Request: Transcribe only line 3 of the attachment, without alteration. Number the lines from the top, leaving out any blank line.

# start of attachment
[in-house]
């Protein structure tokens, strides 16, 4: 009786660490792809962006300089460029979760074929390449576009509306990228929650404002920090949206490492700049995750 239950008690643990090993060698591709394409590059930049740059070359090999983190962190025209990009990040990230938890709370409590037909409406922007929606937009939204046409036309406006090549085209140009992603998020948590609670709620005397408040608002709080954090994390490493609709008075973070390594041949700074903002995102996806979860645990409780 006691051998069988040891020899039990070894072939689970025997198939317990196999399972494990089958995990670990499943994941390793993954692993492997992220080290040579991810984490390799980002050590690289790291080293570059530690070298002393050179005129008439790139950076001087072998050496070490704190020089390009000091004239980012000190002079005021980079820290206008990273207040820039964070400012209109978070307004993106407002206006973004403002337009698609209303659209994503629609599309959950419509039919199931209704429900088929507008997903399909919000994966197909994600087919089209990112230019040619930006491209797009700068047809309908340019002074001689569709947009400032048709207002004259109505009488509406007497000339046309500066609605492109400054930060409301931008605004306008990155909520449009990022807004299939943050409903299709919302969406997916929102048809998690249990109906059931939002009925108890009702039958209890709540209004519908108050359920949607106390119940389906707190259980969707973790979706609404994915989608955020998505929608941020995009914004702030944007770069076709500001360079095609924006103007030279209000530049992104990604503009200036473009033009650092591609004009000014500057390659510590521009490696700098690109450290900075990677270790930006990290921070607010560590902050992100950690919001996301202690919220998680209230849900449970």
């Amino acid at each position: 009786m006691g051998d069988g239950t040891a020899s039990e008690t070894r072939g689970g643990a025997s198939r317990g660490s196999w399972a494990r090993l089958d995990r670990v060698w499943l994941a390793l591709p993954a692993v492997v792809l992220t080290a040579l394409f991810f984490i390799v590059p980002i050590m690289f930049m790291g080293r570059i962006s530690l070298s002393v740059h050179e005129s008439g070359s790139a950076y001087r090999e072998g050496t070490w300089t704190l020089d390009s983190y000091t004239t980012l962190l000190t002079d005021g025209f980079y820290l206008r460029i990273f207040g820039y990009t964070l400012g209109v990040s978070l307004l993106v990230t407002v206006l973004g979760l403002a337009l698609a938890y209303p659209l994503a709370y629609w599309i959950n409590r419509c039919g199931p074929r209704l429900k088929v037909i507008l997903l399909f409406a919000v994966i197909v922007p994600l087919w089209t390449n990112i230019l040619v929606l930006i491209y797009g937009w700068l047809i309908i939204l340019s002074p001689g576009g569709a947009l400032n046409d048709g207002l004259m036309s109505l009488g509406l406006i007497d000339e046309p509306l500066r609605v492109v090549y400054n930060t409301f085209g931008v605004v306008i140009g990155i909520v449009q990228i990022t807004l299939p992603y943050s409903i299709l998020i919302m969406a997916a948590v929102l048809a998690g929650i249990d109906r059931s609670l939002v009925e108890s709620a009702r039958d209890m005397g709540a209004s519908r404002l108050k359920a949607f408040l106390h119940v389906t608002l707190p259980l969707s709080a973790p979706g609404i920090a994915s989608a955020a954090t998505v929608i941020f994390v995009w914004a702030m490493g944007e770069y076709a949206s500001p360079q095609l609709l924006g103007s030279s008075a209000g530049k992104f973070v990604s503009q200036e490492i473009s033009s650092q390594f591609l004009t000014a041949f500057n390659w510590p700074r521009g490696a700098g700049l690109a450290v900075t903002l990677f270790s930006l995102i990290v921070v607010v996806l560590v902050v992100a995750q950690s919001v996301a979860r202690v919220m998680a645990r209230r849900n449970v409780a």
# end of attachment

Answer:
């Amino acid at each position: 009786m006691g051998d069988g239950t040891a020899s039990e008690t070894r072939g689970g643990a025997s198939r317990g660490s196999w399972a494990r090993l089958d995990r670990v060698w499943l994941a390793l591709p993954a692993v492997v792809l992220t080290a040579l394409f991810f984490i390799v590059p980002i050590m690289f930049m790291g080293r570059i962006s530690l070298s002393v740059h050179e005129s008439g070359s790139a950076y001087r090999e072998g050496t070490w300089t704190l020089d390009s983190y000091t004239t980012l962190l000190t002079d005021g025209f980079y820290l206008r460029i990273f207040g820039y990009t964070l400012g209109v990040s978070l307004l993106v990230t407002v206006l973004g979760l403002a337009l698609a938890y209303p659209l994503a709370y629609w599309i959950n409590r419509c039919g199931p074929r209704l429900k088929v037909i507008l997903l399909f409406a919000v994966i197909v922007p994600l087919w089209t390449n990112i230019l040619v929606l930006i491209y797009g937009w700068l047809i309908i939204l340019s002074p001689g576009g569709a947009l400032n046409d048709g207002l004259m036309s109505l009488g509406l406006i007497d000339e046309p509306l500066r609605v492109v090549y400054n930060t409301f085209g931008v605004v306008i140009g990155i909520v449009q990228i990022t807004l299939p992603y943050s409903i299709l998020i919302m969406a997916a948590v929102l048809a998690g929650i249990d109906r059931s609670l939002v009925e108890s709620a009702r039958d209890m005397g709540a209004s519908r404002l108050k359920a949607f408040l106390h119940v389906t608002l707190p259980l969707s709080a973790p979706g609404i920090a994915s989608a955020a954090t998505v929608i941020f994390v995009w914004a702030m490493g944007e770069y076709a949206s500001p360079q095609l609709l924006g103007s030279s008075a209000g530049k992104f973070v990604s503009q200036e490492i473009s033009s650092q390594f591609l004009t000014a041949f500057n390659w510590p700074r521009g490696a700098g700049l690109a450290v900075t903002l990677f270790s930006l995102i990290v921070v607010v996806l560590v902050v992100a995750q950690s919001v996301a979860r202690v919220m998680a645990r209230r849900n449970v409780a």